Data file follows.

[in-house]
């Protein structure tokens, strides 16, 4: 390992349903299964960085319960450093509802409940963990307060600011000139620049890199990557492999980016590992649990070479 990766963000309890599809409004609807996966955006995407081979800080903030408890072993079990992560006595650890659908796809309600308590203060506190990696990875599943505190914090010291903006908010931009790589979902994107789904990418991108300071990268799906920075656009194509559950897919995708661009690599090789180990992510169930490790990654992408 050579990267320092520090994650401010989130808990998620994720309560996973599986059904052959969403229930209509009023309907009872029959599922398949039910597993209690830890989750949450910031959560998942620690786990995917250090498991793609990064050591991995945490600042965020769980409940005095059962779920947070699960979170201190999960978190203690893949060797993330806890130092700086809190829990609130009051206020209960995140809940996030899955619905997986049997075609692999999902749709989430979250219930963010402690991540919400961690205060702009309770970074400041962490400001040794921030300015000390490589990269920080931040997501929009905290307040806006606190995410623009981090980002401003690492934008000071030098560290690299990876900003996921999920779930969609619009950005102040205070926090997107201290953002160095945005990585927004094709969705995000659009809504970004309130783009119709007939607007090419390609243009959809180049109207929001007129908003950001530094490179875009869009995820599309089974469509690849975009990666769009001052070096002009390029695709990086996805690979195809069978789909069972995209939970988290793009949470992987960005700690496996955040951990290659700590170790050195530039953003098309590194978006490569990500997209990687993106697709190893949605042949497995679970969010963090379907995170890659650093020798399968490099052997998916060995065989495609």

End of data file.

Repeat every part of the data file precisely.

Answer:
[in-house]
């Protein structure tokens, strides 16, 4: 390992349903299964960085319960450093509802409940963990307060600011000139620049890199990557492999980016590992649990070479 990766963000309890599809409004609807996966955006995407081979800080903030408890072993079990992560006595650890659908796809309600308590203060506190990696990875599943505190914090010291903006908010931009790589979902994107789904990418991108300071990268799906920075656009194509559950897919995708661009690599090789180990992510169930490790990654992408 050579990267320092520090994650401010989130808990998620994720309560996973599986059904052959969403229930209509009023309907009872029959599922398949039910597993209690830890989750949450910031959560998942620690786990995917250090498991793609990064050591991995945490600042965020769980409940005095059962779920947070699960979170201190999960978190203690893949060797993330806890130092700086809190829990609130009051206020209960995140809940996030899955619905997986049997075609692999999902749709989430979250219930963010402690991540919400961690205060702009309770970074400041962490400001040794921030300015000390490589990269920080931040997501929009905290307040806006606190995410623009981090980002401003690492934008000071030098560290690299990876900003996921999920779930969609619009950005102040205070926090997107201290953002160095945005990585927004094709969705995000659009809504970004309130783009119709007939607007090419390609243009959809180049109207929001007129908003950001530094490179875009869009995820599309089974469509690849975009990666769009001052070096002009390029695709990086996805690979195809069978789909069972995209939970988290793009949470992987960005700690496996955040951990290659700590170790050195530039953003098309590194978006490569990500997209990687993106697709190893949605042949497995679970969010963090379907995170890659650093020798399968490099052997998916060995065989495609």